It is important for Salesforce Developers to run certain specific triggers as they help the users in modifying other records belonging to the same type as that of the records that initiated the trigger. As triggers can cause this modification of records and can also lead to firing of more triggers, the runtime engine of Apex sets certain limits on the number of operations a user can perform for preventing infinite recursion.

Bulk Triggers

Bulk triggers refer to the triggers that allow the developers to process several records at the same time. By default, all the triggers run by Salesforce Developers are bulk triggers and are able to handle single record updates and bulk operations as follows:

  • Performing mass actions, such as changes in the owner record
  • Importing necessary data into the system
  • Making bulk API calls
  • Employing recursive Apex methods and triggers to invoke bulk DML statements

What Are Trigger Context Variables?

Trigger Context Variables are the definite variables contained in the system that are used by developers to access run-time context. Here are some of the key variables and their uses:

  • isExecuting – This is the variable that returns true in case the present context of the employed Apex code is not a Visualforce page, an executeanonymous( ) API call or a web service, but a defined trigger.
  • isInsert – This is the variable that returns true in case the concerned trigger was fired because of an insert operation.
  • isUpdate – This variable returns true in case the fired trigger was due to an operation pertaining to an update.
  • isDelete – This variable returns true in case a trigger was fired because of a delete operation.
  • isBefore – This variable returns true in case a trigger was fired before the system saved any record.
  • isAfter – This variable returns true if a trigger was fired after all the records were saved in the system.
  • isUndelete – This variable returns true when a record is extracted out of the recycle bin.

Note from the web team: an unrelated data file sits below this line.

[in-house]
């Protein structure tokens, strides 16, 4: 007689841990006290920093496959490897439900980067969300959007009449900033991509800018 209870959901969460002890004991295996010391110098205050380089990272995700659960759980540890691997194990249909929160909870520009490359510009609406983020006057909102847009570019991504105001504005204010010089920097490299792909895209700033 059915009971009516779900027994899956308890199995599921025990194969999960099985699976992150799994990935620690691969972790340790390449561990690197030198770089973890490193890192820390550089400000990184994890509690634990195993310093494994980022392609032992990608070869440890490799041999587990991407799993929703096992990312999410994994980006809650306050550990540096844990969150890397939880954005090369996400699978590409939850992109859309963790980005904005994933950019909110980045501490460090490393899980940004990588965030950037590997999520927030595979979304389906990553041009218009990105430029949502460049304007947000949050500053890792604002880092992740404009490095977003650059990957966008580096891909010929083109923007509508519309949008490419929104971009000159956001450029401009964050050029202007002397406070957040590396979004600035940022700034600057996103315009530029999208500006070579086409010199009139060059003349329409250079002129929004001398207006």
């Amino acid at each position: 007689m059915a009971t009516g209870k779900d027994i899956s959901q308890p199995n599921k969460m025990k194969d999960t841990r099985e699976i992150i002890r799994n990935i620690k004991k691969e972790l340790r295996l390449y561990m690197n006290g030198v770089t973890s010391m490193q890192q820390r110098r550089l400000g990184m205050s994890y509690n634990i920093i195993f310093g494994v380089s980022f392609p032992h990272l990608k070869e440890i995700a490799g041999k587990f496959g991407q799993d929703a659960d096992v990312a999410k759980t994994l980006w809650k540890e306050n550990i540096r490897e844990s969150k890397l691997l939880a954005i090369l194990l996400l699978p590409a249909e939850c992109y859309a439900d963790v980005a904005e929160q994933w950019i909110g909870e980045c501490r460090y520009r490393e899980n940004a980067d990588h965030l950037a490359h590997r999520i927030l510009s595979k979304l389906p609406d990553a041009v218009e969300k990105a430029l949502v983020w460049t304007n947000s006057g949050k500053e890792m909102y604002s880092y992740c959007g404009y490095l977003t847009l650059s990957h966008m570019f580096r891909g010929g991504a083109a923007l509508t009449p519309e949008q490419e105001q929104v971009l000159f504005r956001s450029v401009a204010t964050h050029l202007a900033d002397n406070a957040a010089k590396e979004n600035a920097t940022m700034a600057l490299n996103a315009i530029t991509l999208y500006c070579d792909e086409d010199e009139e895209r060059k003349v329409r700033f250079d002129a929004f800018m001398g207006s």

• new – This is the variable that returns a list containing new versions of the records holding Salesforce objects.
  • newMap – This is the variable that acts as a map of all relevant Ids to newer versions of the records containing Salesforce objects. You can only avail this variable in before update, after update, after insert and after undelete triggers.
  • old – This is the variable that returns a list containing the old versions of Salesforce object records. This variable can only be availed in delete and update triggers.
  • oldMap – This is the variable that serves as a map of all relevant Ids of older records containing Salesforce objects. This variable can only be availed in delete and update triggers.
  • size – This is the variable that shows the totality of records (old and new) when a trigger is invoked.

Actions Performed By Trigger Events

As mentioned above, developers use different trigger events in Salesforce to undertake specific operations pertaining to data manipulation language. Here are some of the key actions performed by those trigger events:

  • beforeinsert – This event performs the activity of changing fields through the platform of trigger.new.
  • afterinsert – This event can indulge in updating an original Salesforce object with the help of an “update DML” operation.
  • beforeupdate – This event is only limited to changing fields using trigger.new.
  • afterupdate – This event is capable of updating an original object through an “update DML” operation. It can also delete an original object with the help of a “delete DML” operation.
  • beforedelete – This event can only update an original object with the help of an “update DML” operation.
  • afterdelete – This trigger is not able to perform majority of the actions as trigger.new is not available for the after delete triggers. Also, it cannot be used for updating objects as the object is already deleted.
  • afterundelete – This event cannot change fields with the help of trigger.new as doing the same would show a runtime error and trigger.new cannot be availed by undelete triggers. However, it can be used for updating an original object using an “update DML” operation. It can also be used for deleting the original object with the help of “delete DML” operation but it would be unnecessary to do so, owing to the object being immediately deleted as it is inserted into the system.

The use of triggers is critically important for Salesforce Developers as they help them manage sensitive customer data within the system, specifically according to the requirements of the client businesses. However, it is advisable for developers to ensure precision while running triggers, as a little mishap can have dire implications.